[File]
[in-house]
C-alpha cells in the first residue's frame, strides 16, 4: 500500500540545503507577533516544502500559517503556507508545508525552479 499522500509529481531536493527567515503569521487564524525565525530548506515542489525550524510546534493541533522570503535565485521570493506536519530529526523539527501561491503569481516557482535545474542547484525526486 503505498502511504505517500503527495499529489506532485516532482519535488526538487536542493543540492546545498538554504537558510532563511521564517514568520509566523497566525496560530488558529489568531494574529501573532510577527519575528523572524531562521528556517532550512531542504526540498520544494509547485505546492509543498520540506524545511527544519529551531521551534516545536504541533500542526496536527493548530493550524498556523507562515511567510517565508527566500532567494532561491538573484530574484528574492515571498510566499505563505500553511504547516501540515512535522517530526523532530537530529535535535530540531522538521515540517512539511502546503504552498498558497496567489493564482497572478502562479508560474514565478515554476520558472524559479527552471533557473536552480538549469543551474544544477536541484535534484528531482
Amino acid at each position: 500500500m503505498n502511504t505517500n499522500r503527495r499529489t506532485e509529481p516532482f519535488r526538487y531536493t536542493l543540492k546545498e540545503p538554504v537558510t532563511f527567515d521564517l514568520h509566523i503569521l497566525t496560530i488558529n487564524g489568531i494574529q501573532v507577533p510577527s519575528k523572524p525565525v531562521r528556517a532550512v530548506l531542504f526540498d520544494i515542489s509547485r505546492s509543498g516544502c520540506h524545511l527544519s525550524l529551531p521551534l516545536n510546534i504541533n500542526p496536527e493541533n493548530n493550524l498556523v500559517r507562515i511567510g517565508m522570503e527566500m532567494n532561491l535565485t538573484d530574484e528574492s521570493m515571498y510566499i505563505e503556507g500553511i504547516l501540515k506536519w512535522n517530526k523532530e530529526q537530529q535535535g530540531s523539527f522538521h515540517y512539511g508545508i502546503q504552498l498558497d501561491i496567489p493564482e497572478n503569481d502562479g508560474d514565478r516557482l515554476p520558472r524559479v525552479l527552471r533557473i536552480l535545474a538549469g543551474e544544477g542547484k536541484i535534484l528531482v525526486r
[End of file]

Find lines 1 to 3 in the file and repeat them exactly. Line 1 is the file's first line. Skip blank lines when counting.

[in-house]
C-alpha cells in the first residue's frame, strides 16, 4: 500500500540545503507577533516544502500559517503556507508545508525552479 499522500509529481531536493527567515503569521487564524525565525530548506515542489525550524510546534493541533522570503535565485521570493506536519530529526523539527501561491503569481516557482535545474542547484525526486 503505498502511504505517500503527495499529489506532485516532482519535488526538487536542493543540492546545498538554504537558510532563511521564517514568520509566523497566525496560530488558529489568531494574529501573532510577527519575528523572524531562521528556517532550512531542504526540498520544494509547485505546492509543498520540506524545511527544519529551531521551534516545536504541533500542526496536527493548530493550524498556523507562515511567510517565508527566500532567494532561491538573484530574484528574492515571498510566499505563505500553511504547516501540515512535522517530526523532530537530529535535535530540531522538521515540517512539511502546503504552498498558497496567489493564482497572478502562479508560474514565478515554476520558472524559479527552471533557473536552480538549469543551474544544477536541484535534484528531482
Amino acid at each position: 500500500m503505498n502511504t505517500n499522500r503527495r499529489t506532485e509529481p516532482f519535488r526538487y531536493t536542493l543540492k546545498e540545503p538554504v537558510t532563511f527567515d521564517l514568520h509566523i503569521l497566525t496560530i488558529n487564524g489568531i494574529q501573532v507577533p510577527s519575528k523572524p525565525v531562521r528556517a532550512v530548506l531542504f526540498d520544494i515542489s509547485r505546492s509543498g516544502c520540506h524545511l527544519s525550524l529551531p521551534l516545536n510546534i504541533n500542526p496536527e493541533n493548530n493550524l498556523v500559517r507562515i511567510g517565508m522570503e527566500m532567494n532561491l535565485t538573484d530574484e528574492s521570493m515571498y510566499i505563505e503556507g500553511i504547516l501540515k506536519w512535522n517530526k523532530e530529526q537530529q535535535g530540531s523539527f522538521h515540517y512539511g508545508i502546503q504552498l498558497d501561491i496567489p493564482e497572478n503569481d502562479g508560474d514565478r516557482l515554476p520558472r524559479v525552479l527552471r533557473i536552480l535545474a538549469g543551474e544544477g542547484k536541484i535534484l528531482v525526486r